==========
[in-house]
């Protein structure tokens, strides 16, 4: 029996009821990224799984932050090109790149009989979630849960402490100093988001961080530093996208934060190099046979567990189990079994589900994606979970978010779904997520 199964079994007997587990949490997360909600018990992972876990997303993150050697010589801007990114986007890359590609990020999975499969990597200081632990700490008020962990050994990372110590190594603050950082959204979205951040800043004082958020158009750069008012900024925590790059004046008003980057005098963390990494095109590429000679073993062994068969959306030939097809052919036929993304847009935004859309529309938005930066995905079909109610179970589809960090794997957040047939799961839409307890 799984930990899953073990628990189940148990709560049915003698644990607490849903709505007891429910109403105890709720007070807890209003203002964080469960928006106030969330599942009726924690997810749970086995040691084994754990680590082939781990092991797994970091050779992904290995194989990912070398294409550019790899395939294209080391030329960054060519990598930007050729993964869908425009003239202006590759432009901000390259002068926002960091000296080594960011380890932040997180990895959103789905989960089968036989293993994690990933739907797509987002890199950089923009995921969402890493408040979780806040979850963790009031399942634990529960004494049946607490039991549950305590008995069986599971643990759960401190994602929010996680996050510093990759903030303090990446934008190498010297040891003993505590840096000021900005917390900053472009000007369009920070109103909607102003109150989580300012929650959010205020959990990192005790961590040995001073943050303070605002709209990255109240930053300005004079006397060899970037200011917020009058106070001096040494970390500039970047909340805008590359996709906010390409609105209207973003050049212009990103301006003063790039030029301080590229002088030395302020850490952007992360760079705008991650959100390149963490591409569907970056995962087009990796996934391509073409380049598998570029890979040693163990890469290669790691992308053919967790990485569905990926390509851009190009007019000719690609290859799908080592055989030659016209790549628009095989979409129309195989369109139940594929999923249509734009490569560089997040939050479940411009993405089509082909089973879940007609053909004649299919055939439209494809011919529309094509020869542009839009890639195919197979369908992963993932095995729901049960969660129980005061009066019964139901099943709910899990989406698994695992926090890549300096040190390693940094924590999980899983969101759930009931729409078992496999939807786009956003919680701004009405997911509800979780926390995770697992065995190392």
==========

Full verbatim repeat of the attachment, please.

[in-house]
């Protein structure tokens, strides 16, 4: 029996009821990224799984932050090109790149009989979630849960402490100093988001961080530093996208934060190099046979567990189990079994589900994606979970978010779904997520 199964079994007997587990949490997360909600018990992972876990997303993150050697010589801007990114986007890359590609990020999975499969990597200081632990700490008020962990050994990372110590190594603050950082959204979205951040800043004082958020158009750069008012900024925590790059004046008003980057005098963390990494095109590429000679073993062994068969959306030939097809052919036929993304847009935004859309529309938005930066995905079909109610179970589809960090794997957040047939799961839409307890 799984930990899953073990628990189940148990709560049915003698644990607490849903709505007891429910109403105890709720007070807890209003203002964080469960928006106030969330599942009726924690997810749970086995040691084994754990680590082939781990092991797994970091050779992904290995194989990912070398294409550019790899395939294209080391030329960054060519990598930007050729993964869908425009003239202006590759432009901000390259002068926002960091000296080594960011380890932040997180990895959103789905989960089968036989293993994690990933739907797509987002890199950089923009995921969402890493408040979780806040979850963790009031399942634990529960004494049946607490039991549950305590008995069986599971643990759960401190994602929010996680996050510093990759903030303090990446934008190498010297040891003993505590840096000021900005917390900053472009000007369009920070109103909607102003109150989580300012929650959010205020959990990192005790961590040995001073943050303070605002709209990255109240930053300005004079006397060899970037200011917020009058106070001096040494970390500039970047909340805008590359996709906010390409609105209207973003050049212009990103301006003063790039030029301080590229002088030395302020850490952007992360760079705008991650959100390149963490591409569907970056995962087009990796996934391509073409380049598998570029890979040693163990890469290669790691992308053919967790990485569905990926390509851009190009007019000719690609290859799908080592055989030659016209790549628009095989979409129309195989369109139940594929999923249509734009490569560089997040939050479940411009993405089509082909089973879940007609053909004649299919055939439209494809011919529309094509020869542009839009890639195919197979369908992963993932095995729901049960969660129980005061009066019964139901099943709910899990989406698994695992926090890549300096040190390693940094924590999980899983969101759930009931729409078992496999939807786009956003919680701004009405997911509800979780926390995770697992065995190392």